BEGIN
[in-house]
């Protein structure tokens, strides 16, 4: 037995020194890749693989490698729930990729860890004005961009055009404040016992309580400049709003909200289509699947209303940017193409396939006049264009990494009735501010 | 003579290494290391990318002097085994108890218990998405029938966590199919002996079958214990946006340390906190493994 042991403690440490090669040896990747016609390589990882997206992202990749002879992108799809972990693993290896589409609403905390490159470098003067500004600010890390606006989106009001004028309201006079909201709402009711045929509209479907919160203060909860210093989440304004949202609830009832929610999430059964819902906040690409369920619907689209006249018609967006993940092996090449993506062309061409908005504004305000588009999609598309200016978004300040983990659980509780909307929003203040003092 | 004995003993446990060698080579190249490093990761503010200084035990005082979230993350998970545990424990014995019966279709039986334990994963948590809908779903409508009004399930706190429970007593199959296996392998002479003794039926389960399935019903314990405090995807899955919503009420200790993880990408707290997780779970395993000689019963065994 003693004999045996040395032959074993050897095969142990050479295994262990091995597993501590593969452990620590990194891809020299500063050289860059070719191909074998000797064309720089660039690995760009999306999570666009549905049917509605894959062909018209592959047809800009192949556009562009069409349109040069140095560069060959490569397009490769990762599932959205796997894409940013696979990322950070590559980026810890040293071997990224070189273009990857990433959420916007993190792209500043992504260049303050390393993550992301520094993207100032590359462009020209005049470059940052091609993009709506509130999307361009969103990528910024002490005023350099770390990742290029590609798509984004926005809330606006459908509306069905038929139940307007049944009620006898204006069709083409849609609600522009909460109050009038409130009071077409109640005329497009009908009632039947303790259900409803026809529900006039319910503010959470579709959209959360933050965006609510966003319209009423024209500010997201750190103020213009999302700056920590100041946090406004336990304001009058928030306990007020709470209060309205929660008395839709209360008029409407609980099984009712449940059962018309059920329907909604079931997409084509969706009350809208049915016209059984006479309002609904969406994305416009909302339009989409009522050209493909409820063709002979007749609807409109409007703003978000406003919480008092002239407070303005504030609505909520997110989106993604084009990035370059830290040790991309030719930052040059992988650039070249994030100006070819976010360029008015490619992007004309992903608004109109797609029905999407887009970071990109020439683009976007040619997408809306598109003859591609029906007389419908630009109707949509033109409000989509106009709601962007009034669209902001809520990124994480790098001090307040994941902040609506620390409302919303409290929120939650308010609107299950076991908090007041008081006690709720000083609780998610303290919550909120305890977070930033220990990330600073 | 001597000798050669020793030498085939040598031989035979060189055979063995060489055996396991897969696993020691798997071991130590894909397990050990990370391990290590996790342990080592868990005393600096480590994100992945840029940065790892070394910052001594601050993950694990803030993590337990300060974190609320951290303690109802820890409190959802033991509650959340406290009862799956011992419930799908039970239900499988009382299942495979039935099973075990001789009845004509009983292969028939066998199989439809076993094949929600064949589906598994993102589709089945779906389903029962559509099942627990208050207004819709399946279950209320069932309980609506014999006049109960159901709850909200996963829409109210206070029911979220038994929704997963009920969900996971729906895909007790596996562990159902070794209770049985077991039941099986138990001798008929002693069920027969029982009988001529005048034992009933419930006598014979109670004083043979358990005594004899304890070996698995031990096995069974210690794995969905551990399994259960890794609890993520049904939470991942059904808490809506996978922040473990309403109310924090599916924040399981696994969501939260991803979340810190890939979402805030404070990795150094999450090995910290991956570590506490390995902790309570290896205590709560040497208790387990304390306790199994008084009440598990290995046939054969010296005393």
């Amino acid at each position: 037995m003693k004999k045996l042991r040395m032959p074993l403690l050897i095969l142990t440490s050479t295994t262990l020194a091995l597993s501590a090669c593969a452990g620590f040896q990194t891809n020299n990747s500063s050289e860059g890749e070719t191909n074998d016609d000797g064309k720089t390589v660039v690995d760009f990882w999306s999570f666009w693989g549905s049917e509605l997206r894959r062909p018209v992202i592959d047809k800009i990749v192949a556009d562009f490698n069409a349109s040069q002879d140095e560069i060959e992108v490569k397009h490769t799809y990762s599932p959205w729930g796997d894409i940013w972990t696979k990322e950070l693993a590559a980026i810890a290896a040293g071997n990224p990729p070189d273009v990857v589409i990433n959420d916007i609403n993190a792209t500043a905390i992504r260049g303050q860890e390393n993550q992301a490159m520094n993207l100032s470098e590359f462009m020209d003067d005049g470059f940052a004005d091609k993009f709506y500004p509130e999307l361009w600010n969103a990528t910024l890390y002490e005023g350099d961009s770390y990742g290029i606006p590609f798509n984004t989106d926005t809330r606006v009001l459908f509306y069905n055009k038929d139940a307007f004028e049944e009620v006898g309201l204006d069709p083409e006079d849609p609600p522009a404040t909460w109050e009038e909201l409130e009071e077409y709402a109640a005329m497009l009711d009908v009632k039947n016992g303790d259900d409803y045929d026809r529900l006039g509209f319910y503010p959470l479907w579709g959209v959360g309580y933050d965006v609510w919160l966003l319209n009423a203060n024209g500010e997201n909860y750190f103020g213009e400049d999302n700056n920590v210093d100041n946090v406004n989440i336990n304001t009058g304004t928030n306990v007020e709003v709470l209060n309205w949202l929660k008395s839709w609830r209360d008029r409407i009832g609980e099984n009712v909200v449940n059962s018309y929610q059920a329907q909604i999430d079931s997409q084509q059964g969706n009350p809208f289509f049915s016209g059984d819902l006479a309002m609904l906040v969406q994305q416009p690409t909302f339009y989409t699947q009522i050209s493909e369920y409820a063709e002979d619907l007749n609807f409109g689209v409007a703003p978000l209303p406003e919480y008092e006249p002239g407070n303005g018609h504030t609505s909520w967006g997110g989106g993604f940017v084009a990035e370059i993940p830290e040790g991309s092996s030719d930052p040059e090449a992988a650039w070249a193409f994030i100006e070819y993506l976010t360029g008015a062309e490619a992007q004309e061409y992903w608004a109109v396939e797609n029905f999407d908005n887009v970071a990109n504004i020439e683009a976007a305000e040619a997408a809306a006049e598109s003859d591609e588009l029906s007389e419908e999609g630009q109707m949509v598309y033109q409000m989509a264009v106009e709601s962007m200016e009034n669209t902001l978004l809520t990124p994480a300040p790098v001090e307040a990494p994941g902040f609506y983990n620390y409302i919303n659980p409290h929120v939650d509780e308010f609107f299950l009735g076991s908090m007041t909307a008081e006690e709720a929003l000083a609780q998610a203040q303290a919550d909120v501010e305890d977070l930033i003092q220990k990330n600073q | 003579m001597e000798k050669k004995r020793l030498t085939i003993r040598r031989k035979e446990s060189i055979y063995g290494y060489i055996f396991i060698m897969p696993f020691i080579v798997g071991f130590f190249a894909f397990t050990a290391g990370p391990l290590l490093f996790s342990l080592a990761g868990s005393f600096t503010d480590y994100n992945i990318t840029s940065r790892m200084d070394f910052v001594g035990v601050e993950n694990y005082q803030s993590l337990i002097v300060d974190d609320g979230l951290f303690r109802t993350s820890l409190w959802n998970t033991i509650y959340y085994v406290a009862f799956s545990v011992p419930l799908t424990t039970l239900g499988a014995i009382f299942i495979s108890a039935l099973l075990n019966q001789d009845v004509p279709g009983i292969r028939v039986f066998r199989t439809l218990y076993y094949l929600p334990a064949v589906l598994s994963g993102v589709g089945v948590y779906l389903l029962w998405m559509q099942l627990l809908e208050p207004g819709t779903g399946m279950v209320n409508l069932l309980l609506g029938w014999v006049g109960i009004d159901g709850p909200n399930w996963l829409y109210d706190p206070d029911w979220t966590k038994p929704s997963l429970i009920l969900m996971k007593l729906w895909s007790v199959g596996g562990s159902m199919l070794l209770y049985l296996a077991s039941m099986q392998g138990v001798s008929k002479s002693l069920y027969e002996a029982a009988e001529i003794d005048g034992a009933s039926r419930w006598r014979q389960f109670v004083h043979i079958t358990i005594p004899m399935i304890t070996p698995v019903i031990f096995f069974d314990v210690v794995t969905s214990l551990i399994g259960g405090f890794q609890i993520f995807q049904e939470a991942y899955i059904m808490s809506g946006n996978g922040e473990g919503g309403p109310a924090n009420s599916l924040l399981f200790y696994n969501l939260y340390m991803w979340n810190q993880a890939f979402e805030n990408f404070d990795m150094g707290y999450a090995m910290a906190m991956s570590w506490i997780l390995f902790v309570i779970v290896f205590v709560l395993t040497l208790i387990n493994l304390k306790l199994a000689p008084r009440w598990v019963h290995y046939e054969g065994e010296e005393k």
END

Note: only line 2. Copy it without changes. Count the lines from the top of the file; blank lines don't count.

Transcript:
């Protein structure tokens, strides 16, 4: 037995020194890749693989490698729930990729860890004005961009055009404040016992309580400049709003909200289509699947209303940017193409396939006049264009990494009735501010 | 003579290494290391990318002097085994108890218990998405029938966590199919002996079958214990946006340390906190493994 042991403690440490090669040896990747016609390589990882997206992202990749002879992108799809972990693993290896589409609403905390490159470098003067500004600010890390606006989106009001004028309201006079909201709402009711045929509209479907919160203060909860210093989440304004949202609830009832929610999430059964819902906040690409369920619907689209006249018609967006993940092996090449993506062309061409908005504004305000588009999609598309200016978004300040983990659980509780909307929003203040003092 | 004995003993446990060698080579190249490093990761503010200084035990005082979230993350998970545990424990014995019966279709039986334990994963948590809908779903409508009004399930706190429970007593199959296996392998002479003794039926389960399935019903314990405090995807899955919503009420200790993880990408707290997780779970395993000689019963065994 003693004999045996040395032959074993050897095969142990050479295994262990091995597993501590593969452990620590990194891809020299500063050289860059070719191909074998000797064309720089660039690995760009999306999570666009549905049917509605894959062909018209592959047809800009192949556009562009069409349109040069140095560069060959490569397009490769990762599932959205796997894409940013696979990322950070590559980026810890040293071997990224070189273009990857990433959420916007993190792209500043992504260049303050390393993550992301520094993207100032590359462009020209005049470059940052091609993009709506509130999307361009969103990528910024002490005023350099770390990742290029590609798509984004926005809330606006459908509306069905038929139940307007049944009620006898204006069709083409849609609600522009909460109050009038409130009071077409109640005329497009009908009632039947303790259900409803026809529900006039319910503010959470579709959209959360933050965006609510966003319209009423024209500010997201750190103020213009999302700056920590100041946090406004336990304001009058928030306990007020709470209060309205929660008395839709209360008029409407609980099984009712449940059962018309059920329907909604079931997409084509969706009350809208049915016209059984006479309002609904969406994305416009909302339009989409009522050209493909409820063709002979007749609807409109409007703003978000406003919480008092002239407070303005504030609505909520997110989106993604084009990035370059830290040790991309030719930052040059992988650039070249994030100006070819976010360029008015490619992007004309992903608004109109797609029905999407887009970071990109020439683009976007040619997408809306598109003859591609029906007389419908630009109707949509033109409000989509106009709601962007009034669209902001809520990124994480790098001090307040994941902040609506620390409302919303409290929120939650308010609107299950076991908090007041008081006690709720000083609780998610303290919550909120305890977070930033220990990330600073 | 001597000798050669020793030498085939040598031989035979060189055979063995060489055996396991897969696993020691798997071991130590894909397990050990990370391990290590996790342990080592868990005393600096480590994100992945840029940065790892070394910052001594601050993950694990803030993590337990300060974190609320951290303690109802820890409190959802033991509650959340406290009862799956011992419930799908039970239900499988009382299942495979039935099973075990001789009845004509009983292969028939066998199989439809076993094949929600064949589906598994993102589709089945779906389903029962559509099942627990208050207004819709399946279950209320069932309980609506014999006049109960159901709850909200996963829409109210206070029911979220038994929704997963009920969900996971729906895909007790596996562990159902070794209770049985077991039941099986138990001798008929002693069920027969029982009988001529005048034992009933419930006598014979109670004083043979358990005594004899304890070996698995031990096995069974210690794995969905551990399994259960890794609890993520049904939470991942059904808490809506996978922040473990309403109310924090599916924040399981696994969501939260991803979340810190890939979402805030404070990795150094999450090995910290991956570590506490390995902790309570290896205590709560040497208790387990304390306790199994008084009440598990290995046939054969010296005393």